The differential tax issue

Wellfleet’s selectmen have voted 4-1 not to follow Truro and P’town in giving fulltime residents a break through a residential tax exemption. It’s not clear why they think Wellfleet locals are in such a different economic situation from the neighboring towns that we couldn’t benefit from such a measure.

But since non-residents in attendance at the September 12th hearing far outnumbered residents, maybe Wellfleet residents agree with the selectmen.

One selectmen read a letter signed by 20 non-residents saying that because they received that benefit at home, they could not in good conscience deny it to those who call Wellfleet home. That logic did not move the non-residents in attendance or the four selectmen, including the one who read the letter.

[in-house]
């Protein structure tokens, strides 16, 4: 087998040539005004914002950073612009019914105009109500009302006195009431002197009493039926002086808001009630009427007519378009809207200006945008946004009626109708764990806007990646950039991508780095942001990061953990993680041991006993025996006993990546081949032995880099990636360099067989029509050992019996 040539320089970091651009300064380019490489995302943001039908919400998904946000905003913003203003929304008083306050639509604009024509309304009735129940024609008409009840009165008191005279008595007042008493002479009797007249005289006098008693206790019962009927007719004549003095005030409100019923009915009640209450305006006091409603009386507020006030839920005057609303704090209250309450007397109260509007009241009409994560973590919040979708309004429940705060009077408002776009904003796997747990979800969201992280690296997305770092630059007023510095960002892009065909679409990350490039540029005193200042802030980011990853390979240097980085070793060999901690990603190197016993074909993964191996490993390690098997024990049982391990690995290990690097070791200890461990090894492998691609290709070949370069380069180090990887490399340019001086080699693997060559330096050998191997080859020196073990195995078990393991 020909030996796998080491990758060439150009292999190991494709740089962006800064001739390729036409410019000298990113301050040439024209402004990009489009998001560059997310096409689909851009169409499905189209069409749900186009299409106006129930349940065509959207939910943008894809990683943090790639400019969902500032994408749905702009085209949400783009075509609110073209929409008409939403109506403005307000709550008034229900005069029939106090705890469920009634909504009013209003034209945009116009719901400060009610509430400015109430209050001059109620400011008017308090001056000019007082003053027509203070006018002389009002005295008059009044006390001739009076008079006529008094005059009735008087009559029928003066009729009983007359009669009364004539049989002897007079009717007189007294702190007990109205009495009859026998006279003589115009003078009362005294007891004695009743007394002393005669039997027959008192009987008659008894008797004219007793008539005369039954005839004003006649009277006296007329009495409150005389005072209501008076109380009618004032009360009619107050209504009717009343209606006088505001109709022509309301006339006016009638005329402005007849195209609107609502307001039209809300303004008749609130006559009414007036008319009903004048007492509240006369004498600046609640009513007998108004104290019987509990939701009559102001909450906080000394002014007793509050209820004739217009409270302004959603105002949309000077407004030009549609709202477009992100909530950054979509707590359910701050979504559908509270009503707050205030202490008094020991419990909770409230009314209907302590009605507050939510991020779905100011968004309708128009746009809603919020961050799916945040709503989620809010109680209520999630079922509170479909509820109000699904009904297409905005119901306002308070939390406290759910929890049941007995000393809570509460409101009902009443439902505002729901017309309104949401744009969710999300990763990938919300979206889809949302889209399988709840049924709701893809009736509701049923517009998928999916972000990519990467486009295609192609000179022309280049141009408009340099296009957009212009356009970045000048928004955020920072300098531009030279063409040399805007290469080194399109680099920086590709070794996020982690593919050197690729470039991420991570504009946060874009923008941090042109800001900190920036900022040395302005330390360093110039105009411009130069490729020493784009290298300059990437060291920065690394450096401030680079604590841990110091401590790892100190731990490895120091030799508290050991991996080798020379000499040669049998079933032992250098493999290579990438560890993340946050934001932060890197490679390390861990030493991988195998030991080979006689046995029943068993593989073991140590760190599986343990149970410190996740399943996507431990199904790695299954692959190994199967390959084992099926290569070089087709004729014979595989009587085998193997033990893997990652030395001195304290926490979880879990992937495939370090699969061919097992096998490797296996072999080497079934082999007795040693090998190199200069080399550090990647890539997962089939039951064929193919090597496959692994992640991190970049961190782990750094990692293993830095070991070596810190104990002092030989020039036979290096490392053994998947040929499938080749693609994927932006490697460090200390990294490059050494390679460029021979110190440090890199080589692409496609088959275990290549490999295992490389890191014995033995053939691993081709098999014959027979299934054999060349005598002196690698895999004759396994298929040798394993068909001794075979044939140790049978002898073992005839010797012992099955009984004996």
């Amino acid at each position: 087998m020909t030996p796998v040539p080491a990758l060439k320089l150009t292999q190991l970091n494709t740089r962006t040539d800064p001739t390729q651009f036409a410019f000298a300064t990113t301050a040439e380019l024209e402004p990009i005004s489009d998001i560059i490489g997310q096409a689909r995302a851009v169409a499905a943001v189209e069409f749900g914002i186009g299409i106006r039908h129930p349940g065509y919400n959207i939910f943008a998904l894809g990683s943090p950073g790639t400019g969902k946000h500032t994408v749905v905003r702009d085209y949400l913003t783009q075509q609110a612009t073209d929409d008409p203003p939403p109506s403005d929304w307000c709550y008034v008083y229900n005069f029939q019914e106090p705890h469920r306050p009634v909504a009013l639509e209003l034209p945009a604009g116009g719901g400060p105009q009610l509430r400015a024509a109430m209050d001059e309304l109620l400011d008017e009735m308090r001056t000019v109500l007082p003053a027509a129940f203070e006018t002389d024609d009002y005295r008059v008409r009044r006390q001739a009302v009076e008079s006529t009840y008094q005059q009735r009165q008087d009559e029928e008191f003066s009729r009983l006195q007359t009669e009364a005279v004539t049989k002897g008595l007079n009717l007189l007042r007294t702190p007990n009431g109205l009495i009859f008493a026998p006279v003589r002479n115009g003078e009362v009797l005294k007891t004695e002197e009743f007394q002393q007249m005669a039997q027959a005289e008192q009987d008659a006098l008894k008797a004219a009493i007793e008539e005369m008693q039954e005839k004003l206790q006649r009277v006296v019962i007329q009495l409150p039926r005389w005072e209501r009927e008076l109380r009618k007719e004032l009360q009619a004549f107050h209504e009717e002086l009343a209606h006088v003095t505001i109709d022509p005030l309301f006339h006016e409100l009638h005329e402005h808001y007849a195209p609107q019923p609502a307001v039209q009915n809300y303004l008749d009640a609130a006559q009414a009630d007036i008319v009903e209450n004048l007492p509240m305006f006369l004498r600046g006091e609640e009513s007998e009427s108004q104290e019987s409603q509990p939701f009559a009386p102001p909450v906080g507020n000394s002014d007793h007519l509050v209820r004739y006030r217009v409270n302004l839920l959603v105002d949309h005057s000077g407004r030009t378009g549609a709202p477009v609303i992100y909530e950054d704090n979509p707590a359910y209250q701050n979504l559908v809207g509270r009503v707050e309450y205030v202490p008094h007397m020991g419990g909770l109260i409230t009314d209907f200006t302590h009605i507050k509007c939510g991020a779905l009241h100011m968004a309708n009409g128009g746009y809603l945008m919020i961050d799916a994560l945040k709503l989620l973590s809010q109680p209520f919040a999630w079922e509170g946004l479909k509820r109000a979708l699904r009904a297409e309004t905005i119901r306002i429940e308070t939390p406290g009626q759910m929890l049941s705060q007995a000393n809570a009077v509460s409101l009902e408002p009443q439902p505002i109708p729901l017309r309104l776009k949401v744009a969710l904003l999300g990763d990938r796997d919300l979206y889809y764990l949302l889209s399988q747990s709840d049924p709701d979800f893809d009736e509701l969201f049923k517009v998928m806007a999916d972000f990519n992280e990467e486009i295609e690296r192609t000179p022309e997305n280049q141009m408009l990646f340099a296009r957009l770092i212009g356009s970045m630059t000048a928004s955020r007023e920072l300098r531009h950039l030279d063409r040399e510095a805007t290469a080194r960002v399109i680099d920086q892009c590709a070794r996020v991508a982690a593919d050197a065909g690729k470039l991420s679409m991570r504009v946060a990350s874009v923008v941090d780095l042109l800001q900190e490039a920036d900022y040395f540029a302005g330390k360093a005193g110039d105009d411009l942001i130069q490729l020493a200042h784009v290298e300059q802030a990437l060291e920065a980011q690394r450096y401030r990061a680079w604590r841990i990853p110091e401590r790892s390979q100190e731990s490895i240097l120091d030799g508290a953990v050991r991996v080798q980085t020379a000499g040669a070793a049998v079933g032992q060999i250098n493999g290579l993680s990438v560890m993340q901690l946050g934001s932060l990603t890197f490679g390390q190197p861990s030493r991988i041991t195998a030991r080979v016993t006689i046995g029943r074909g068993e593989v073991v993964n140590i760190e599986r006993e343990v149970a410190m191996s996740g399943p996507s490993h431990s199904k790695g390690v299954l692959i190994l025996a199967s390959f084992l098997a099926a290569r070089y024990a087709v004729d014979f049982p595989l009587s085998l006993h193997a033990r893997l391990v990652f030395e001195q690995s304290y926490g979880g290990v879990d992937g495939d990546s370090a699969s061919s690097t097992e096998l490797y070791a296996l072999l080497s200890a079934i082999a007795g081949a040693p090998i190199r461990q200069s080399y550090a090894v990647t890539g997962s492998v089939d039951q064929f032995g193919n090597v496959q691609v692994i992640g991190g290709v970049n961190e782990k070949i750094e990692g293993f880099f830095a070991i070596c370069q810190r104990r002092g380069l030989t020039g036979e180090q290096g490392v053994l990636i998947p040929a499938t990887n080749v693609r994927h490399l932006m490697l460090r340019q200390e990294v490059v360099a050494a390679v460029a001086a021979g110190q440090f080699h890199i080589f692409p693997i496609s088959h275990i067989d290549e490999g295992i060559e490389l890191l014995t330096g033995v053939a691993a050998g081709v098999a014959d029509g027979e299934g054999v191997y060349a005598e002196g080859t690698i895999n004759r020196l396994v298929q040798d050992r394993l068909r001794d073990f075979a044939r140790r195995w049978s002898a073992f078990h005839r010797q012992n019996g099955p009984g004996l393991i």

Non-residents often, while protesting their love for the town, insist that they are all for improving the lot of locals having a hard time of it financially, just not this way. Differential taxing is “unfair” and “divisive.” It would be refreshing to hear them go beyond that lip service. Our part-timers include a lot of smart and progressive people. If this attempt at a more progressive taxation is not the way, how about coming up with a better way, one that amounts to more than a “drop in the bucket” (a phrase with which both sides dismiss the tax exemption benefit)?

This is a two-thirds ghost town (about two-thirds of the houses empty for two-thirds of the year), in which the part-time ghosts are on average, simply in being able to afford and maintain a second home here, considerably better off than the local warm bodies living in one-third of the houses. How about a joint resident and non-resident commission on coming up with a serious plan to address thia situation that the residential tax exemption was designed to address.


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